Intracellular Trafficking of CD23: Differential Regulation in Humans and Mice by Both Extracellular and Intracellular Exons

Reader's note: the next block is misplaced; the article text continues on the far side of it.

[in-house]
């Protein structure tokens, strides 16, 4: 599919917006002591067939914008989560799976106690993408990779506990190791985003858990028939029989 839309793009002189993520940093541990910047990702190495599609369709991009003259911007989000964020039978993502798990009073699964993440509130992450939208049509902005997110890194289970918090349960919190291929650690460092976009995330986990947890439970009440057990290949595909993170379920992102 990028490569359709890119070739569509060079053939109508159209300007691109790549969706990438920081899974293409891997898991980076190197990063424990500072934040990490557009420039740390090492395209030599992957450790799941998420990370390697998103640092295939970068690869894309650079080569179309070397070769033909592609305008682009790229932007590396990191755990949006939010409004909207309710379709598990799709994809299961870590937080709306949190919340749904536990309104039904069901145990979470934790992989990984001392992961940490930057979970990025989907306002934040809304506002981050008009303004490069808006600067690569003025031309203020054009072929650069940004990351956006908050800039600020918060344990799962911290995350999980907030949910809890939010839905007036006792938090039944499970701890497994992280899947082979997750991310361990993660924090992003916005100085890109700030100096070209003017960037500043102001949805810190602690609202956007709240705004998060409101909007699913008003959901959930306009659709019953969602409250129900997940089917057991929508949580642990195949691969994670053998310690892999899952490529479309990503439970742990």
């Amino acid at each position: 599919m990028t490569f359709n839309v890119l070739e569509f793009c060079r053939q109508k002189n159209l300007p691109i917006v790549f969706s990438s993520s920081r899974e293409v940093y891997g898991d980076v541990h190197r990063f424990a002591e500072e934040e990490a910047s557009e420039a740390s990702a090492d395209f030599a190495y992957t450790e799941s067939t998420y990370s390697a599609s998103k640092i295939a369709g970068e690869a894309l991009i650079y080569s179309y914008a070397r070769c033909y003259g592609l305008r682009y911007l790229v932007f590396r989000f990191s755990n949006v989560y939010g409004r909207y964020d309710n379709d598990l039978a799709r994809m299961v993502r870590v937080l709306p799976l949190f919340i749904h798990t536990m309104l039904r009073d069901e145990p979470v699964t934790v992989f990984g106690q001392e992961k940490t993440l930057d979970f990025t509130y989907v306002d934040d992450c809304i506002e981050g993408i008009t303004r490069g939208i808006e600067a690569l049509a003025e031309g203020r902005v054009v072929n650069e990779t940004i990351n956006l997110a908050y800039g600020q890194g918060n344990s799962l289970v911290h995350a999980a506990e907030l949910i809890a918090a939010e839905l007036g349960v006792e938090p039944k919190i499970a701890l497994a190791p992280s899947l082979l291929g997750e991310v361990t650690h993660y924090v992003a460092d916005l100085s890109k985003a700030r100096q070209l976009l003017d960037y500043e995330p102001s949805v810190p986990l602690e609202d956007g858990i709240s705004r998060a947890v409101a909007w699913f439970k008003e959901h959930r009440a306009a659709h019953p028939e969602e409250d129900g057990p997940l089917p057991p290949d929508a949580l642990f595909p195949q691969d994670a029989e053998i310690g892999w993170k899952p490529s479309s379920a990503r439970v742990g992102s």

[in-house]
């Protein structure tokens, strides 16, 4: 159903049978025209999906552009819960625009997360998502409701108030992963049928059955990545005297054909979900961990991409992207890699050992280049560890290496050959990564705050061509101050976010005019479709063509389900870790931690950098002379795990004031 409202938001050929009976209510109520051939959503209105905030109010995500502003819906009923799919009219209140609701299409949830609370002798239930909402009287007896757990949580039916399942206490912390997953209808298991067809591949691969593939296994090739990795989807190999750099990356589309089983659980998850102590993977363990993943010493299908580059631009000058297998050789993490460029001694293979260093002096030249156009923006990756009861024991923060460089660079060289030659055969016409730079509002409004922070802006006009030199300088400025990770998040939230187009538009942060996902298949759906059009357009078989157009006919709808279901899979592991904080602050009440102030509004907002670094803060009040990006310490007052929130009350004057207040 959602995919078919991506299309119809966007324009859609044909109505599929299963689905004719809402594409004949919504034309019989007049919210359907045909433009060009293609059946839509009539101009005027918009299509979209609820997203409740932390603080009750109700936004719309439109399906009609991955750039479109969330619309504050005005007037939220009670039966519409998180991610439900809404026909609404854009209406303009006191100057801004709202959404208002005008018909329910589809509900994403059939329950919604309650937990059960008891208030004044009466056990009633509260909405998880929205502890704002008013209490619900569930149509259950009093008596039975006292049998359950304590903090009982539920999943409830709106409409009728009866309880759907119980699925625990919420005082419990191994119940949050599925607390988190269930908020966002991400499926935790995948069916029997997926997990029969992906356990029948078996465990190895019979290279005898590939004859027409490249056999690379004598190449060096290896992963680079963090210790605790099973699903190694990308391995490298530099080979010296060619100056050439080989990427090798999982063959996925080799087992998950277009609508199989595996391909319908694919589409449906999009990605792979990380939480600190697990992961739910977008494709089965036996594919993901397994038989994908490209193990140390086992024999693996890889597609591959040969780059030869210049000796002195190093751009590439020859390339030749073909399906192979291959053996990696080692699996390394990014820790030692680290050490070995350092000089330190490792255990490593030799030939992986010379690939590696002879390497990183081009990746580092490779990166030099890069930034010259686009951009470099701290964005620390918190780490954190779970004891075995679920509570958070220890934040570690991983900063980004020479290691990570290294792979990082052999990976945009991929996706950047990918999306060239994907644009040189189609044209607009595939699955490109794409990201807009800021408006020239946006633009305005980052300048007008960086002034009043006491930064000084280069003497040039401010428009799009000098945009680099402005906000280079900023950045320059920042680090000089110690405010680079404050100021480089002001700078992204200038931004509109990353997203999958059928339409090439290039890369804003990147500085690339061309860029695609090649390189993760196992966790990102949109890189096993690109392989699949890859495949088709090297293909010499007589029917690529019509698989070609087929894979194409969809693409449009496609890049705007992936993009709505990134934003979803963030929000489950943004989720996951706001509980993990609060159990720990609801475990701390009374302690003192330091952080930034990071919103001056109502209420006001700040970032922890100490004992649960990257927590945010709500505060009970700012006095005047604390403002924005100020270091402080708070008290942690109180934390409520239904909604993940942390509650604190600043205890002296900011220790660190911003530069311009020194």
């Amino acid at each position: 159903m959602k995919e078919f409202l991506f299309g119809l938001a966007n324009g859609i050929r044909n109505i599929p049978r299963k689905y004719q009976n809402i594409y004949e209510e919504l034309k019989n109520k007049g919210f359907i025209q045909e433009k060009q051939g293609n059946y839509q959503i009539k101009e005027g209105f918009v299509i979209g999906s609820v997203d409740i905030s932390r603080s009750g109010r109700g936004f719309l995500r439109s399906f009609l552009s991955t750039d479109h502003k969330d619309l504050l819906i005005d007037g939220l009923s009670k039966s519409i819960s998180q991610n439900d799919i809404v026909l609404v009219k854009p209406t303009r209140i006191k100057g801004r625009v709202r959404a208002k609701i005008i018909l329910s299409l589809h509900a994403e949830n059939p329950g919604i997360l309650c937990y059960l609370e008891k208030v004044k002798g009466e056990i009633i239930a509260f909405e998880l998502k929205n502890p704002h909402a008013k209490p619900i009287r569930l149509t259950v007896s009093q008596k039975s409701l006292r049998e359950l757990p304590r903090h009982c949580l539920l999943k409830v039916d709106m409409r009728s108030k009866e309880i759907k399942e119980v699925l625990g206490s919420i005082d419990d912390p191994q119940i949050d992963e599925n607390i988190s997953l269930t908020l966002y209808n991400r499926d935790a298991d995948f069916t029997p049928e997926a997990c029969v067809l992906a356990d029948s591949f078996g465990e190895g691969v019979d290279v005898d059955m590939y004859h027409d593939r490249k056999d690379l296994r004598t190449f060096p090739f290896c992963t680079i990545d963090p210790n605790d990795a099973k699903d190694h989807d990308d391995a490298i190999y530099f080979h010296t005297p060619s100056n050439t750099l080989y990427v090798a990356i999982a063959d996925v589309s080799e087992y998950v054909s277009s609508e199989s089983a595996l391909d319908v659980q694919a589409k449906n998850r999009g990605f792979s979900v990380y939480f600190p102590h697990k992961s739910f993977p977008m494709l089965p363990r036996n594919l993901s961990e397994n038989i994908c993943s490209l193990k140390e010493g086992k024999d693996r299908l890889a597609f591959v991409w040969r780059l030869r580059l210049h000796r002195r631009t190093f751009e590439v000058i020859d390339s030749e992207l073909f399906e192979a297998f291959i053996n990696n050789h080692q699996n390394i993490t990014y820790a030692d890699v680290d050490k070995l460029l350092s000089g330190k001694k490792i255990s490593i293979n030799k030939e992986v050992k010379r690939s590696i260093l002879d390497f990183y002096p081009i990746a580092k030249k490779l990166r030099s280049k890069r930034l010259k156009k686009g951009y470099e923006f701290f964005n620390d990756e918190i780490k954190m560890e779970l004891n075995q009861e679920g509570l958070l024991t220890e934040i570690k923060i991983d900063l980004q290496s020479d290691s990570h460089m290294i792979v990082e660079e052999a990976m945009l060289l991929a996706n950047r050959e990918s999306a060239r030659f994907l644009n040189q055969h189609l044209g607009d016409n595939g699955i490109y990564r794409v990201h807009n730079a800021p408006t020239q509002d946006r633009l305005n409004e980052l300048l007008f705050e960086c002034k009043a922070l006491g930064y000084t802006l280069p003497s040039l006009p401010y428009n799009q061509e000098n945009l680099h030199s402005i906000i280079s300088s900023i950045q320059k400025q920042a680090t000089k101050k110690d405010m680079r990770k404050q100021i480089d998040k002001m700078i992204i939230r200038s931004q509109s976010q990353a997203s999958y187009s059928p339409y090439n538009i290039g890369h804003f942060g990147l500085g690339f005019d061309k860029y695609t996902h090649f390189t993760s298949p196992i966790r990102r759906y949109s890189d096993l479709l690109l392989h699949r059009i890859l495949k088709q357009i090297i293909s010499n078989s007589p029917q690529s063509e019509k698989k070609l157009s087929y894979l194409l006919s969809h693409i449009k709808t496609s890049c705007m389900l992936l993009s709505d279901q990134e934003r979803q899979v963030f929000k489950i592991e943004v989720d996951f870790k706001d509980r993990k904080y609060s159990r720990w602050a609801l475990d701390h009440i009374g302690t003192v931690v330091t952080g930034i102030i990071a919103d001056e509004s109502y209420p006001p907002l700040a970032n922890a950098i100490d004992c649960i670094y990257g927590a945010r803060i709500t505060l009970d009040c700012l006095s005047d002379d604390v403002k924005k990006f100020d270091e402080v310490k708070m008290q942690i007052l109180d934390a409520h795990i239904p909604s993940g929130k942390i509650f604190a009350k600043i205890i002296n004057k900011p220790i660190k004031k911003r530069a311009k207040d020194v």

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In mouse models of food allergy, we recently characterized a new CD23b-derived splice form lacking extracellular exon 5, bDelta5, which undergoes constitutive internalization and mediates the transepithelial transport of free IgE, whereas classical CD23b is more efficient in transporting IgE/allergen complexes. These data suggested that regulation of endocytosis plays a central role in CD23 functions and drove us to systematically compare the intracellular trafficking properties of human and murine CD23 splice forms. We found that CD23 species show similar endocytic behaviors in both species; CD23a undergoes constitutive clathrin-dependent internalization, whereas CD23b is stable at the plasma membrane. However, the mechanisms controlling these similar behaviors appeared to be different. In mice, a positive internalization signal was localized in the cytoplasmic region shared by all CD23 splice forms. This positive signal was negatively regulated by the intracellular CD23b-specific exon. In addition, the fact that alternative splice forms lacking exons of the extracellular region (5, 6, 7, and/or 8) were all constitutively internalized suggested that endocytosis of murine CD23 is regulated by a process similar to the outside-in signaling of integrins. In humans, the internalization signal was mapped in the CD23a-specific intracellular exon. Interestingly, this signal also behaved as a basolateral targeting signal in polarized Madin-Darby canine kidney cells. The latter result and the fact that human intestinal cell lines were found to coexpress both CD23a and CD23b provide a molecular explanation for the initial observations that CD23 was found at the basolateral membrane of intestinal epithelial cells from allergic patients.
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